Celery & Celeriac Growing Guide

Celery: Apium graveolens var. dulce
Celeriac: A. graveolens var. rapaceum

How to Grow: Celery and celeriac are moisture-loving, cool-season crops that have similar cultural requirements. They do well in muck soils and well-drained soils high in organic matter. Both crops do best in areas free of temperature extremes. Central Virginia temperatures are often too hot to grow celery and celeriac well. Roots of celery rarely extend more than 8" in any direction and so must be kept well watered and fertilized during the growing season. Use a thick mulch to retain moisture. During the summer, partial shade at mid-day may be helpful. In the fall, dig up and transplant mature plants to a greenhouse; protected plants can keep producing stalks all winter that are milder than summer harvests.

Sowing Instructions: Sow seed no more than 1/8" deep in sterile seed starting mix. Keep temperature between 70-75 degrees F. Transplant when plants are 2-1/2 to 3" tall. Germination is slow, typically 14-21 days at 65-75 degrees F.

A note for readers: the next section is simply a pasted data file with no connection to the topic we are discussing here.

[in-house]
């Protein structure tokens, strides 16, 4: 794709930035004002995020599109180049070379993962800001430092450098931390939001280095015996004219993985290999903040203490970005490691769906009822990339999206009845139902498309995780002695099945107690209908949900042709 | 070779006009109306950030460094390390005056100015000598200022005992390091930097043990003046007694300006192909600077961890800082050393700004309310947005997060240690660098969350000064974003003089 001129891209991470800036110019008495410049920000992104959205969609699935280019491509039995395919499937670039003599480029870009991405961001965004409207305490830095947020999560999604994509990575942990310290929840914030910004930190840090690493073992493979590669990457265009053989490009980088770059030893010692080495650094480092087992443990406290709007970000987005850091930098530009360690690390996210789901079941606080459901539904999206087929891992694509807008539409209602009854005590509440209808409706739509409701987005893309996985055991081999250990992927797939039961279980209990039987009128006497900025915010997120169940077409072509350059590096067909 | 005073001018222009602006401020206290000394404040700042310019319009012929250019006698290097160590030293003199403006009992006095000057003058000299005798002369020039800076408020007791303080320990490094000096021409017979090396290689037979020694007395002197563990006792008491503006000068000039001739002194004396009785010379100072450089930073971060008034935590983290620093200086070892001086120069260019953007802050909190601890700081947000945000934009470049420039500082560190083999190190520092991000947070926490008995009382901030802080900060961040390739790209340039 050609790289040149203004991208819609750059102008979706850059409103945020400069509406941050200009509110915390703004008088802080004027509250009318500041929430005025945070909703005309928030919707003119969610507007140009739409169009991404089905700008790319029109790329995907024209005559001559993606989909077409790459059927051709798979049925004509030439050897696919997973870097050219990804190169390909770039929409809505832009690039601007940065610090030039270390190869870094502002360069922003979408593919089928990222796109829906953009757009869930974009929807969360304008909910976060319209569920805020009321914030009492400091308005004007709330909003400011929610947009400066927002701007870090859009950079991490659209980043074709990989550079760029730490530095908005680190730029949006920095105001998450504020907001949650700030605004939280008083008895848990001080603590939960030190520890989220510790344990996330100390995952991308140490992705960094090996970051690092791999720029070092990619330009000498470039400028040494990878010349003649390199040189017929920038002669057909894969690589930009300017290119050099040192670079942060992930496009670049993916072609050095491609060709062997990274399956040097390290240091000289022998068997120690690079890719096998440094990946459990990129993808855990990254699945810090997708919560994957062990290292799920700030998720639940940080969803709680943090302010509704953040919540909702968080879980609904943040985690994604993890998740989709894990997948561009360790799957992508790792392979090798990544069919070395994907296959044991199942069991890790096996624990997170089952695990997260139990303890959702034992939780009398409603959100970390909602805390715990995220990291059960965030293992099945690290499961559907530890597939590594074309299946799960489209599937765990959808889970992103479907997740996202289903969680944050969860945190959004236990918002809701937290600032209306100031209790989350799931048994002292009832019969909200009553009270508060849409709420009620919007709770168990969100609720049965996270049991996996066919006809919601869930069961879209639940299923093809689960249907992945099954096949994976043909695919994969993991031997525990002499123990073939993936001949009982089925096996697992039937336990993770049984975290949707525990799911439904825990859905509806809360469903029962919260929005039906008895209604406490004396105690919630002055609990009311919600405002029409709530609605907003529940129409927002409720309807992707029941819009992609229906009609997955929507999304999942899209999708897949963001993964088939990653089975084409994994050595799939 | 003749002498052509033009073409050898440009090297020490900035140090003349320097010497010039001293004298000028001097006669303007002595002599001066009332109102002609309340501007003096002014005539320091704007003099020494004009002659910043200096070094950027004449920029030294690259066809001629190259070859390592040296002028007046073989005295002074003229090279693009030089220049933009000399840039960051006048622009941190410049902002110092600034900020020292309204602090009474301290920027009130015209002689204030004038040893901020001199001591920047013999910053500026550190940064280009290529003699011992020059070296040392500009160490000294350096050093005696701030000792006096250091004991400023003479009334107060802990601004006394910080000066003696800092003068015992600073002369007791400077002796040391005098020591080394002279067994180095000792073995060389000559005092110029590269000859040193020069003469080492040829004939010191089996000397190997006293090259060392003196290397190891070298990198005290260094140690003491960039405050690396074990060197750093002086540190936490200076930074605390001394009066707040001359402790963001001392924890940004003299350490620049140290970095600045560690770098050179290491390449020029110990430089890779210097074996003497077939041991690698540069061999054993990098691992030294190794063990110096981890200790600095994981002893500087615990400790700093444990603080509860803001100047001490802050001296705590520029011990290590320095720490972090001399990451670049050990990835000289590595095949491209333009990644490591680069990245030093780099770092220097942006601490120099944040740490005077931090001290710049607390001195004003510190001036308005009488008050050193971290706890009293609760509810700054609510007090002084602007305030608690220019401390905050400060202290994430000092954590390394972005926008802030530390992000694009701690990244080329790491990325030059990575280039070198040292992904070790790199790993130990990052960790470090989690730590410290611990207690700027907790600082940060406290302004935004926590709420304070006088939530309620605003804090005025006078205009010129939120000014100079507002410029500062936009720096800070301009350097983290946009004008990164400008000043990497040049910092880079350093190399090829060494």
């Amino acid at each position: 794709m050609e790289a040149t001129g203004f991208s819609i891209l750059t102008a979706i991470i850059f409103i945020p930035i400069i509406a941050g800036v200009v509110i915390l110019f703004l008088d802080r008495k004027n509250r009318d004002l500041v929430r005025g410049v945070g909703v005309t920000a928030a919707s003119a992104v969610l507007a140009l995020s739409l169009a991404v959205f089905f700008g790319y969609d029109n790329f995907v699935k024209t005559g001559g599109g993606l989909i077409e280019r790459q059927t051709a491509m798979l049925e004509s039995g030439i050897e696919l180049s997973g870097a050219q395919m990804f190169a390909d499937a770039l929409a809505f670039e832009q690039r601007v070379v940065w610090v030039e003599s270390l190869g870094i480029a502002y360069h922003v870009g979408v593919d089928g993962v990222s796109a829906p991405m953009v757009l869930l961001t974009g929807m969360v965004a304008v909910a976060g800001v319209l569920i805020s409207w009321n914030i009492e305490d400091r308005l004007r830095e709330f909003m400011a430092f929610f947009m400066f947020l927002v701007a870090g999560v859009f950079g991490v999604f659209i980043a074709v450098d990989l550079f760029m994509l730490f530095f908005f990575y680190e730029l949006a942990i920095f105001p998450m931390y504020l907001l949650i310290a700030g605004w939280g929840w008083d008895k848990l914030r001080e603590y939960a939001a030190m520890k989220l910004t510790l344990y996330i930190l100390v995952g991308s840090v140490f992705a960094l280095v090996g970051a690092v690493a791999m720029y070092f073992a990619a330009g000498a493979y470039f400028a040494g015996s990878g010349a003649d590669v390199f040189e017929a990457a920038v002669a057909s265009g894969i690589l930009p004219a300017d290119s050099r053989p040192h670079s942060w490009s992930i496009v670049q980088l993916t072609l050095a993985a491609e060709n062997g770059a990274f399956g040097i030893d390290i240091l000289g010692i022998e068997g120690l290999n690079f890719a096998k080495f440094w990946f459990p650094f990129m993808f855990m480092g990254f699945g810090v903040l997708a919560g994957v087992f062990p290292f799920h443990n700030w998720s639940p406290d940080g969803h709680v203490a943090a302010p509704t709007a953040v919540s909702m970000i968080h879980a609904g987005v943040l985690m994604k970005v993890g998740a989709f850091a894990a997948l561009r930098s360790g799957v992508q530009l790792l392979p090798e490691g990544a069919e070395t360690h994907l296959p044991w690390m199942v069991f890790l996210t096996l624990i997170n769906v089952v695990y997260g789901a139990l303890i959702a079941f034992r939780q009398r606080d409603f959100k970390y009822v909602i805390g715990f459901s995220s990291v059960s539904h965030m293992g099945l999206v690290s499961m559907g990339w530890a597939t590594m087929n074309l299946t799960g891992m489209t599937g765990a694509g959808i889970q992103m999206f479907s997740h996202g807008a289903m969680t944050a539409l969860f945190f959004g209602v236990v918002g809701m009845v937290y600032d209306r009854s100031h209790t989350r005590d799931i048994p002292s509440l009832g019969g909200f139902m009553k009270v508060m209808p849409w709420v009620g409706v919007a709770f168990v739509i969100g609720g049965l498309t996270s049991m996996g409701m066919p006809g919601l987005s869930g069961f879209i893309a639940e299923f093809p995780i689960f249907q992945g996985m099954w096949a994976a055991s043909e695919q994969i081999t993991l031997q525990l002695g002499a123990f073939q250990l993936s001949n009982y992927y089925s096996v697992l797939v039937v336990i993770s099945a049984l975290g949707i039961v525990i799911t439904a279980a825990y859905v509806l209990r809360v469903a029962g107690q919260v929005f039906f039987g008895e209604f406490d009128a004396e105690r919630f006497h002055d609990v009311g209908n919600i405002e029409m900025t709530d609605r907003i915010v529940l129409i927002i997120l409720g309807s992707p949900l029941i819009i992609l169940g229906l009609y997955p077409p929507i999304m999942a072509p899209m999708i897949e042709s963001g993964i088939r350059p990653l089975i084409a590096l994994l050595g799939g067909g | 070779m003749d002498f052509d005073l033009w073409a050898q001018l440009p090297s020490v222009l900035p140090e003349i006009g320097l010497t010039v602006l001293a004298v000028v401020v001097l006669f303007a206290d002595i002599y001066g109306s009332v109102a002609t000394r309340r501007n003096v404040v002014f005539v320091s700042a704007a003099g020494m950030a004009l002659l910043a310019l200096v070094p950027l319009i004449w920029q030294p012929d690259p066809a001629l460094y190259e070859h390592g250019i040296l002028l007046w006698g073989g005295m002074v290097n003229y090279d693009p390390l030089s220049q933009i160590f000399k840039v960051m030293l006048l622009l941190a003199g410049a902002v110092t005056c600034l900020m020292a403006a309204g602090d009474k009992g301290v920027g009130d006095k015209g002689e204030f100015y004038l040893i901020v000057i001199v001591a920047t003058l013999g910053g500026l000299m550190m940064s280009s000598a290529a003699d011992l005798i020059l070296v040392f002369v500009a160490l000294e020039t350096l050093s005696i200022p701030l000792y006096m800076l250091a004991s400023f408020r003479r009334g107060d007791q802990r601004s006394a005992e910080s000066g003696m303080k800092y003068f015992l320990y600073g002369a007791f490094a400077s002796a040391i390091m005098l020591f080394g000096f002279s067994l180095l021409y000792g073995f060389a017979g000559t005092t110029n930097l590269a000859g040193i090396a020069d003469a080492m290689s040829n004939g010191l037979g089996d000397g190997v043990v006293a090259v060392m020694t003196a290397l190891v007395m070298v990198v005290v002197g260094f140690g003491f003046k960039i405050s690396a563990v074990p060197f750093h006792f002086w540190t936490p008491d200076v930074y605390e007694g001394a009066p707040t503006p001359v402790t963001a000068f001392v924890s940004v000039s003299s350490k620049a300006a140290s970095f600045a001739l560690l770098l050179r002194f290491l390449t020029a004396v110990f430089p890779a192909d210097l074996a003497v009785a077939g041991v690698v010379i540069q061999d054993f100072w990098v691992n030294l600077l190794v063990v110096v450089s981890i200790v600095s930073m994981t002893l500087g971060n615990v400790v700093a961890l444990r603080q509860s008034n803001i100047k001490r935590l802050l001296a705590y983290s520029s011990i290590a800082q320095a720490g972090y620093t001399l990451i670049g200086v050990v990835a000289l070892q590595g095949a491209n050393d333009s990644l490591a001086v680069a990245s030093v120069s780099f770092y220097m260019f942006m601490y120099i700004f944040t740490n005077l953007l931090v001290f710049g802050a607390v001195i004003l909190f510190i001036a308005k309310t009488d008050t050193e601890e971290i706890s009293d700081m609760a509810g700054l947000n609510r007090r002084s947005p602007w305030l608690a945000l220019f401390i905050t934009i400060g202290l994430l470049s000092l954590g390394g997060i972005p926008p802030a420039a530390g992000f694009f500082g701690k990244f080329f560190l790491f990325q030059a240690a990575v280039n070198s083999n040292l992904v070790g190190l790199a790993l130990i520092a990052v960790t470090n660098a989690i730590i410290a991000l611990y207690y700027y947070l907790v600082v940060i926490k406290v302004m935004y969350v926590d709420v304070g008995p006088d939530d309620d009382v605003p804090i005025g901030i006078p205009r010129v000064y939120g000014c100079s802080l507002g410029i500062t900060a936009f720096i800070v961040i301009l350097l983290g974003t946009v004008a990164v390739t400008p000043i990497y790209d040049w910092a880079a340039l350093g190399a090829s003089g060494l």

Planting Times: In Virginia, sow seed in late January or early February for transplanting into a cold frame in March. Then transplant to the garden from May 1 to June 1.

Premature Bolting: If plants are exposed to night temperatures below 55 degrees F for more than 8-10 days the plants will go to seed.

Spacing: Space 8" apart in rows 2-1/2' apart.

Packet: Celery, 0.5 g (about 1230 seeds); celeriac, 0.25 g (about 660 seeds).

Celery & Celeriac varieties

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